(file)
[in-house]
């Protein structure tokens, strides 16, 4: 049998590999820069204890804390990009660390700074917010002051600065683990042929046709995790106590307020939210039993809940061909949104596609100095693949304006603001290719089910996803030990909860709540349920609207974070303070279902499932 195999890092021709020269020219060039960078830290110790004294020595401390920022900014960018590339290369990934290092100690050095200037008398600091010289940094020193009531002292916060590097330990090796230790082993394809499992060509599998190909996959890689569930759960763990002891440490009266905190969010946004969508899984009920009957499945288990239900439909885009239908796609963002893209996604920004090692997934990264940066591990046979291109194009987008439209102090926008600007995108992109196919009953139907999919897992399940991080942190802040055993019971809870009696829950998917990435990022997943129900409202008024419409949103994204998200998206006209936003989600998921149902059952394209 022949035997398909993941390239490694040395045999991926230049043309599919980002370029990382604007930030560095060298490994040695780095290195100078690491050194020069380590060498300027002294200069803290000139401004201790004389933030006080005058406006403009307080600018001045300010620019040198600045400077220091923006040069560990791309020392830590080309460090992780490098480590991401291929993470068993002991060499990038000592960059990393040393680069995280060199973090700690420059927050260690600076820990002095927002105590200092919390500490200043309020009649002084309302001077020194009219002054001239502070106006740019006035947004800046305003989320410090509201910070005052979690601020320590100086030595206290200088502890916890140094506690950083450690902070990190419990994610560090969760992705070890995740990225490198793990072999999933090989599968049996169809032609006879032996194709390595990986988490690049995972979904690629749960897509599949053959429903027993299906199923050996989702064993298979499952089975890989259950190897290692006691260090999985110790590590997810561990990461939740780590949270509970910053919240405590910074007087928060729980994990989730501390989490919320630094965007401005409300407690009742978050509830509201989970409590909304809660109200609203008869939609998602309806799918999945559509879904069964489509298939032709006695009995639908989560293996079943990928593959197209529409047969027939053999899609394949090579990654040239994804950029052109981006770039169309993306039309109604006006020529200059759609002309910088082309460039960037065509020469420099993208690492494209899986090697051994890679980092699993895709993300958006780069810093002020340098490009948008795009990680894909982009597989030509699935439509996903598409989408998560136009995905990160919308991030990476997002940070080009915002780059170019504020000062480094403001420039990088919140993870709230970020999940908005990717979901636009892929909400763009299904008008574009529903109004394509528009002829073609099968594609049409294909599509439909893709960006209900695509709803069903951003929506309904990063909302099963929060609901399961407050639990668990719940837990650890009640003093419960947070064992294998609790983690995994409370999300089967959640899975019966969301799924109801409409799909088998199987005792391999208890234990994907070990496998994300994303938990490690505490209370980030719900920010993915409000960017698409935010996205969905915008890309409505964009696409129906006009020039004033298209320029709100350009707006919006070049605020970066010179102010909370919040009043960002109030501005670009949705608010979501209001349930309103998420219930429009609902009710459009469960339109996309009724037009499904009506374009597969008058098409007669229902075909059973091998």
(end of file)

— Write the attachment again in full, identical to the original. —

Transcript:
[in-house]
């Protein structure tokens, strides 16, 4: 049998590999820069204890804390990009660390700074917010002051600065683990042929046709995790106590307020939210039993809940061909949104596609100095693949304006603001290719089910996803030990909860709540349920609207974070303070279902499932 195999890092021709020269020219060039960078830290110790004294020595401390920022900014960018590339290369990934290092100690050095200037008398600091010289940094020193009531002292916060590097330990090796230790082993394809499992060509599998190909996959890689569930759960763990002891440490009266905190969010946004969508899984009920009957499945288990239900439909885009239908796609963002893209996604920004090692997934990264940066591990046979291109194009987008439209102090926008600007995108992109196919009953139907999919897992399940991080942190802040055993019971809870009696829950998917990435990022997943129900409202008024419409949103994204998200998206006209936003989600998921149902059952394209 022949035997398909993941390239490694040395045999991926230049043309599919980002370029990382604007930030560095060298490994040695780095290195100078690491050194020069380590060498300027002294200069803290000139401004201790004389933030006080005058406006403009307080600018001045300010620019040198600045400077220091923006040069560990791309020392830590080309460090992780490098480590991401291929993470068993002991060499990038000592960059990393040393680069995280060199973090700690420059927050260690600076820990002095927002105590200092919390500490200043309020009649002084309302001077020194009219002054001239502070106006740019006035947004800046305003989320410090509201910070005052979690601020320590100086030595206290200088502890916890140094506690950083450690902070990190419990994610560090969760992705070890995740990225490198793990072999999933090989599968049996169809032609006879032996194709390595990986988490690049995972979904690629749960897509599949053959429903027993299906199923050996989702064993298979499952089975890989259950190897290692006691260090999985110790590590997810561990990461939740780590949270509970910053919240405590910074007087928060729980994990989730501390989490919320630094965007401005409300407690009742978050509830509201989970409590909304809660109200609203008869939609998602309806799918999945559509879904069964489509298939032709006695009995639908989560293996079943990928593959197209529409047969027939053999899609394949090579990654040239994804950029052109981006770039169309993306039309109604006006020529200059759609002309910088082309460039960037065509020469420099993208690492494209899986090697051994890679980092699993895709993300958006780069810093002020340098490009948008795009990680894909982009597989030509699935439509996903598409989408998560136009995905990160919308991030990476997002940070080009915002780059170019504020000062480094403001420039990088919140993870709230970020999940908005990717979901636009892929909400763009299904008008574009529903109004394509528009002829073609099968594609049409294909599509439909893709960006209900695509709803069903951003929506309904990063909302099963929060609901399961407050639990668990719940837990650890009640003093419960947070064992294998609790983690995994409370999300089967959640899975019966969301799924109801409409799909088998199987005792391999208890234990994907070990496998994300994303938990490690505490209370980030719900920010993915409000960017698409935010996205969905915008890309409505964009696409129906006009020039004033298209320029709100350009707006919006070049605020970066010179102010909370919040009043960002109030501005670009949705608010979501209001349930309103998420219930429009609902009710459009469960339109996309009724037009499904009506374009597969008058098409007669229902075909059973091998």